[EM] U.K. Voting Systems, 3rd edition

Blake Cretney bcretney at postmark.net
Tue Jul 27 17:42:00 PDT 1999

Wiseman, Julian wrote:

> Just for the record, many people (myself included) do not believe that
> single-member plurality is "ANTI-DEMOCRATIC", whether whispered or shouted.
> Majoritarian systems prevent power being passed from the ballot box to the

You seem to view "Majoritarian systems" as distinct from PR systems. 
How do you define "majoritarian" to come to this conclusion?

> negotiating table; and simple systems are widely understood and provide a
> clear link from constituent to representative. Whilst I don't believe SMP
> optimal (my preference can be found via
> http://www.jdawiseman.com/papers/electsys.html), SMP is far from pessimal,
> and has served two countries well for centuries. 

> Gerrymandering can be
> avoided by depoliticising boundary commissions (as in the UK); and
> can be made fairer by capping campaign spending (perhaps a more complicated
> constitutional change). 

Does anyone know of any recent studies of Gerrymandering?

Regarding PR-squared, I think that it is superior to SMP.  In SMP, it
makes sense for government to concentrate programs on close-race
constituencies (or regions of the country).  If seat allocation
depends only on total vote, there is no reason to do this.  Although,
it still makes sense to use government spending to help cabinet
ministers get re-elected, this is done at the expense of back-benchers
of the same party.  Similarly, PR-squared eliminates Gerrymandering as
a way to increase total seats.

Another advantage SMP has over plurality is that it does not give
some voters more power by virtue of living in smaller constituencies. 
However, people who live in small constituencies will not view this as
an advantage, and attack the method based on this.  Worse yet, smaller
constituencies will have lower margins of victory, and as a result
will be more likely to be represented by other than their plurality
winner, creating hostility towards the method.

PR-squared is much more prone to minority governments than SMP.  A
vote of 40% to 35% to 25% would likely result in a landslide win for
the 40% in SMP, but in PR-square it causes a minority goverment.

Plurality-squared has the advantage that a party cannot win more
seats with fewer votes.  I don't see this as an important gain,
however.  I don't place much meaning in a party's ability to gain a
plurality of the vote, so I am not concerned if the actual winner gets
a few percentage below the plurality winner?

You'll have a hard time persuading non-PR advocates to back your
method.  I suspect that most do not view SMP as having any need of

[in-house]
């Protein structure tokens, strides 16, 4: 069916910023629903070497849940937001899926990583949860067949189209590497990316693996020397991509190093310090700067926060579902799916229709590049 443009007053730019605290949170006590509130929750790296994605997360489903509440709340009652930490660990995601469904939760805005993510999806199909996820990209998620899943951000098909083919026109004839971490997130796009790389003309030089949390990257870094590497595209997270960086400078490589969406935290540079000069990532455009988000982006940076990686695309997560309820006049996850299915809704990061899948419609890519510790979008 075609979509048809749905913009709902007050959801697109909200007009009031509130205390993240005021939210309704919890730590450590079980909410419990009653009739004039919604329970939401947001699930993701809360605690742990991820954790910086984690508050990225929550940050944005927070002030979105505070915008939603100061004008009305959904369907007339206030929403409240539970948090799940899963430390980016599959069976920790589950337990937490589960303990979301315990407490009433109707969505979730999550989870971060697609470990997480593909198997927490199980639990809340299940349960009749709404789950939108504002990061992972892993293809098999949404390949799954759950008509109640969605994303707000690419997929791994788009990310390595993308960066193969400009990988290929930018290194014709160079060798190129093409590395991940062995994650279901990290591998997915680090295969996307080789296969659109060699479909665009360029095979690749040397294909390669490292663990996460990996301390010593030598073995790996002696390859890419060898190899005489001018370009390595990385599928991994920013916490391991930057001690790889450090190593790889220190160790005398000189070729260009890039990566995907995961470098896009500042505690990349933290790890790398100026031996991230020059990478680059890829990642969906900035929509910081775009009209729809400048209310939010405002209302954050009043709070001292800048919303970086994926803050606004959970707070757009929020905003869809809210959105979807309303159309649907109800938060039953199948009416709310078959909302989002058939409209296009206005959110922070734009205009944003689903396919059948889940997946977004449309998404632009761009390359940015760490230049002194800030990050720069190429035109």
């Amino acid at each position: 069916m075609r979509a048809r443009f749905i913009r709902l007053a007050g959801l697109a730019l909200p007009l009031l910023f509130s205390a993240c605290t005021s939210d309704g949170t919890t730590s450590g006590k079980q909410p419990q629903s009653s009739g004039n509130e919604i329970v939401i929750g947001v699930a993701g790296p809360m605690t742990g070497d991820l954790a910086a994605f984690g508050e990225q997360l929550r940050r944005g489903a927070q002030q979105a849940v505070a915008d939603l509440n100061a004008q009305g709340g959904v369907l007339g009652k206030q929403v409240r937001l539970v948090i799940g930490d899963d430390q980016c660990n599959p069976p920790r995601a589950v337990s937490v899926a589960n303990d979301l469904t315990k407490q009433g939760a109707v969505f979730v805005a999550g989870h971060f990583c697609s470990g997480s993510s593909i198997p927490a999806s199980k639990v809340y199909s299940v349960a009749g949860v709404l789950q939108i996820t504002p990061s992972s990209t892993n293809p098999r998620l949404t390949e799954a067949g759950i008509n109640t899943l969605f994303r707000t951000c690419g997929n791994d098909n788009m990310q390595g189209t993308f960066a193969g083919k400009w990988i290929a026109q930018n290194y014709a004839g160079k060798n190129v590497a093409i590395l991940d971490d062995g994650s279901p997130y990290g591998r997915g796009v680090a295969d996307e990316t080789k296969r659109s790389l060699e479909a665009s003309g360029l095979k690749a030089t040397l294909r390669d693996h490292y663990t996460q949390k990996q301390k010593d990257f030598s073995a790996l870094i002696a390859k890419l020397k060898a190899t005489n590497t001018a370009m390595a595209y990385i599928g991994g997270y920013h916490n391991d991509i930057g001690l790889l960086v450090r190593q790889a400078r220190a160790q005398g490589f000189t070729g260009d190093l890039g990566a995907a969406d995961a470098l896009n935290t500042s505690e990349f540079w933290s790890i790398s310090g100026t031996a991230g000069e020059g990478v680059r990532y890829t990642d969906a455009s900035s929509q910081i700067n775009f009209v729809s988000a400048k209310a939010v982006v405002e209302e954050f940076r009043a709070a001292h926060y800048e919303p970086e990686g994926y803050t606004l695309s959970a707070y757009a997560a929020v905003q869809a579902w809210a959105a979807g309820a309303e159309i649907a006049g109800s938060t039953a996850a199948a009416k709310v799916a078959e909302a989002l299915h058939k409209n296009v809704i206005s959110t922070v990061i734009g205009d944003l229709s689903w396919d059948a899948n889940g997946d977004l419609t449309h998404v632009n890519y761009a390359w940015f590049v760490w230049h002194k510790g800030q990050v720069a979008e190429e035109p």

reform.  There are people who have basic pluralitarian views, but are
concerned that sometimes in SMP the plurality party does not win. 
However, they will likely be just as outraged when a plurality winner
does not win in an individual constituency.

The primary reason that I prefer PR methods to either of these
plurality methods is that they seem more likely to create a government
which represents the public will.

Of course, a pluralitarian would respond that in SMP, the government
is chosen solely on the basis of the votes of the population, so
clearly the government is the choice of the voters.

But consider the hypothetical method called Second Past the Post. 
This is the same as First Past the Post, except that in every seat the
candidate who comes in second wins.  I think few people would see the
result of such an election as "the will of the voters", and yet the
election result would depend entirely on the votes.  However, I would
say that the result reflects the peculiarity of the electoral method
rather than the will of the voters.

I hope this demonstrates that saying that an election result depends
entirely on the voters, and that it gives the choice of the voters is
not the same thing at all.  So, if an SMP government does represent
the choice of the voters, there must be some other justification than
that it is the direct result of voter choices.

Often it is suggested that the best way of determining the choice of
the electorate as a whole is the decision of the majority.  Since you
affectionately refer to SMP as majoritarian, I suspect you would agree
with this.

We would therefore think that a system that was truly representing
the will of the people would tend to impliment policies which
represent the majority of the population.  Of course, any system which
is representative rather than direct will filter majority decisions
somewhat.  To what extent this should occur is an unrelated issue. 
For simplicity, I am going to assume that voters vote for parties
based on their policies, and that parties then attempt to carry them

Now consider an election is held on an issue important to the
electorate.  Assume a vote that goes as follows:
Percentage  Square  Party   Stand on Policy    
42          1764    A       For
32          1024    B       Against
26           676    C       Against

58% voted against the policy, 42% for it.  However, the policy will
be implimented because the square of the votes gives a majority to A. 
Perhaps you have some reason for believing cases like this will be
rare.  I suspect, however, that if you have more than two strong
parties, they will be the norm, and the decisions of government will
have little relation to majority will, but rather to the peculiarities
of the voting method.

Blake Cretney

More information about the Election-Methods mailing list